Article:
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The Creation of the World

1In the beginning, God created the heavens and the earth. 2The earth was without form and void, and darkness was over the face of the deep. And the Spirit of God was hovering over the face of the waters.

3And God said, “Let there be light,” and there was light. 4And God saw that the light was good. And God separated the light from the darkness. 5God called the light Day, and the darkness he called Night. And there was evening and there was morning, the first day.

6And God said, “Let there be an expanse11Or a canopy; also verses 7, 8, 14, 15, 17, 20 in the midst of the waters, and let it separate the waters from the waters.” 7And God made22Or fashioned; also verse 16 the expanse and separated the waters that were under the expanse from the waters that were above the expanse. And it was so. 8And God called the expanse Heaven.33Or Sky; also verses 9, 14, 15, 17, 20, 26, 28, 30; 2:1 And there was evening and there was morning, the second day.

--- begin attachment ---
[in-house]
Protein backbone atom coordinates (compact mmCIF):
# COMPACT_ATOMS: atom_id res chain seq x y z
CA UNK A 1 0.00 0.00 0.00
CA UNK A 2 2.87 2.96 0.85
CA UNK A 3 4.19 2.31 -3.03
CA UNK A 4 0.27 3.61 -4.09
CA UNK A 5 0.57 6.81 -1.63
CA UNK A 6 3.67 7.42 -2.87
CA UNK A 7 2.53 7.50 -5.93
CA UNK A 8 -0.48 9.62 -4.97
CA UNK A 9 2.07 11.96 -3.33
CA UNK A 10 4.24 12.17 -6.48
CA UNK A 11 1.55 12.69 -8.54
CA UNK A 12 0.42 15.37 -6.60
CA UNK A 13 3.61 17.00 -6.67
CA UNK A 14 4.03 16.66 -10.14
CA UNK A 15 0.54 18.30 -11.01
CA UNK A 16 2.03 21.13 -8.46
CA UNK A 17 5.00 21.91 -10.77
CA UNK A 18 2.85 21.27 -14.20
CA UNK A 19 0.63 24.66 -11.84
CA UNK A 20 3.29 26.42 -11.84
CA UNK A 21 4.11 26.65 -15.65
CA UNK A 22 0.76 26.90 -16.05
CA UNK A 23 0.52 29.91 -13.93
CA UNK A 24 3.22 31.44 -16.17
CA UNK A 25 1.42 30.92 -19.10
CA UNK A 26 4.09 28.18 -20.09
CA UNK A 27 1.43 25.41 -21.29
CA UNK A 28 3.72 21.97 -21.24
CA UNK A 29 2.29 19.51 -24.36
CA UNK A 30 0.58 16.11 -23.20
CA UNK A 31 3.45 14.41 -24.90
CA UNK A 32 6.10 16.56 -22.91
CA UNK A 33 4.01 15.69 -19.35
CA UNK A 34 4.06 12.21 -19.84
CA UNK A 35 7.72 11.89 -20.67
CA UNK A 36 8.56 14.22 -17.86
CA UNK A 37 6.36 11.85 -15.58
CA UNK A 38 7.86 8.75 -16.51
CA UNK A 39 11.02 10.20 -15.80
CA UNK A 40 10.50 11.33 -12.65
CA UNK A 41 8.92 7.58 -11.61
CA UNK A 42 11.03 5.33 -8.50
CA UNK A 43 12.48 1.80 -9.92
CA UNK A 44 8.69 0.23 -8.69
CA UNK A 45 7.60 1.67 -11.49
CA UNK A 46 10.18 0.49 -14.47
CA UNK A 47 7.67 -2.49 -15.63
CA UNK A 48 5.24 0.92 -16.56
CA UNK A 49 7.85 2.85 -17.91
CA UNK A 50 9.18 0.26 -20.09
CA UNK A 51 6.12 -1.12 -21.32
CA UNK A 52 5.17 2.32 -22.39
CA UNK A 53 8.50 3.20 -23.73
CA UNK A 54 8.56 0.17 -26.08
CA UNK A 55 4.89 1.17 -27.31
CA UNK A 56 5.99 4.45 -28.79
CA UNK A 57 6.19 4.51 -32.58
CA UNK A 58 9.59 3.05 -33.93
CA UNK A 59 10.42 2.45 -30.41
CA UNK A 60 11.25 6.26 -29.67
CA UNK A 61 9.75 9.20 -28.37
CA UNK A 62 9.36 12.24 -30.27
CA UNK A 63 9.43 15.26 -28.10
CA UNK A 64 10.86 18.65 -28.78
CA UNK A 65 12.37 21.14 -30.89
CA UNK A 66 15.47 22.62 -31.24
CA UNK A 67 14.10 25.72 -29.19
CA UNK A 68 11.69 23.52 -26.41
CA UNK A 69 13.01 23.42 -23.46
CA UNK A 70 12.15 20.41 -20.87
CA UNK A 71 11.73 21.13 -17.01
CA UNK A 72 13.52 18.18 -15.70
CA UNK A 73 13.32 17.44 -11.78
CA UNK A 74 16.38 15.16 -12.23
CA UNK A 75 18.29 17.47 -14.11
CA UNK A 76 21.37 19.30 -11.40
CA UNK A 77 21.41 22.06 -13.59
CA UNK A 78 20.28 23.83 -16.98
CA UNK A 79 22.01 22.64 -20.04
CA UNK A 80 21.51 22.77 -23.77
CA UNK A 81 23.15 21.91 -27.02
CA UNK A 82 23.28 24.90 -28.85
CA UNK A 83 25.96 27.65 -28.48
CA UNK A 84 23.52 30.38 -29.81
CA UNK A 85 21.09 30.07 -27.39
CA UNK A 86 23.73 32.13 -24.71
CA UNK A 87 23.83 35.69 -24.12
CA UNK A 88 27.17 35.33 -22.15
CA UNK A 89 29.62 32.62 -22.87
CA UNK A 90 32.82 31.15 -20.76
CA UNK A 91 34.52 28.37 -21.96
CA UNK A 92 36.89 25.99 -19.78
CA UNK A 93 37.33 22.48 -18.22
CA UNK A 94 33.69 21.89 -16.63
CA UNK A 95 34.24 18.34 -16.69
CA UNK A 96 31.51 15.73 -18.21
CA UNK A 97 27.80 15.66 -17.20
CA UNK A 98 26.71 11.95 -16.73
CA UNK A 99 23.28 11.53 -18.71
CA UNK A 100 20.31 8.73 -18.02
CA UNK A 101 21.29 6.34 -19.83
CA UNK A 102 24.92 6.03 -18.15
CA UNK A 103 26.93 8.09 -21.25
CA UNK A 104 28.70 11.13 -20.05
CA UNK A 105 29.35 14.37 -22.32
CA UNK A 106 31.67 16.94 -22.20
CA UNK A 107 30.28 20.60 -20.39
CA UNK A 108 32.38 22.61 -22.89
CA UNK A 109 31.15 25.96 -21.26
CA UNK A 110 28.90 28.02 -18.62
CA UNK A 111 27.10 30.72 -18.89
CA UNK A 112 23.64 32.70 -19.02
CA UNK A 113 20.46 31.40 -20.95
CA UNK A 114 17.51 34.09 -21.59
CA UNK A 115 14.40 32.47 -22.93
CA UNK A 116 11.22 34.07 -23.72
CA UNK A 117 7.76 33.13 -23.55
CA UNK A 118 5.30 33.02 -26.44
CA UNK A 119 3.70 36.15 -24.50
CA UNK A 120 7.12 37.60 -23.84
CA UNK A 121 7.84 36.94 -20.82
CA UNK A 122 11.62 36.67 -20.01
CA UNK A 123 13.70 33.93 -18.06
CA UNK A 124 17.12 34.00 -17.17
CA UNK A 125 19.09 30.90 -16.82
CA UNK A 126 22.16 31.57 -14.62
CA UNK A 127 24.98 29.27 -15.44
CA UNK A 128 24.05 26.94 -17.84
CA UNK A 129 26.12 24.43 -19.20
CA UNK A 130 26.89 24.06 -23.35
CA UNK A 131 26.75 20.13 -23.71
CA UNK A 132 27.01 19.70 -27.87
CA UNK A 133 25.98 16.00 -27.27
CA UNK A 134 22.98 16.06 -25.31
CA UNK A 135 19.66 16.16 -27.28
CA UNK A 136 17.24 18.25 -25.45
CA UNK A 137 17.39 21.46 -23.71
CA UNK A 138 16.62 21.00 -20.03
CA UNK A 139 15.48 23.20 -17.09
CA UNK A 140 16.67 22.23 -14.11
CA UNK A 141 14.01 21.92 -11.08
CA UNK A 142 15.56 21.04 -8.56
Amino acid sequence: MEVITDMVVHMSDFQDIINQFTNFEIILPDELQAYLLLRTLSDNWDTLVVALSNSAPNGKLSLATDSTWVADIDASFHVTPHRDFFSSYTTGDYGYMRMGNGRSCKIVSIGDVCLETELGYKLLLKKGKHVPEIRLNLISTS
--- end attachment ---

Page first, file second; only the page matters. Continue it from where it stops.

9And God said, “Let the waters under the heavens be gathered together into one place, and let the dry land appear.” And it was so. 10God called the dry land Earth,44Or Land; also verses 11, 12, 22, 24, 25, 26, 28, 30; 2:1 and the waters that were gathered together he called Seas. And God saw that it was good.

11And God said, “Let the earth sprout vegetation, plants55Or small plants; also verses 12, 29 yielding seed, and fruit trees bearing fruit in which is their seed, each according to its kind, on the earth.” And it was so. 12The earth brought forth vegetation, plants yielding seed according to their own kinds, and trees bearing fruit in which is their seed, each according to its kind. And God saw that it was good. 13And there was evening and there was morning, the third day.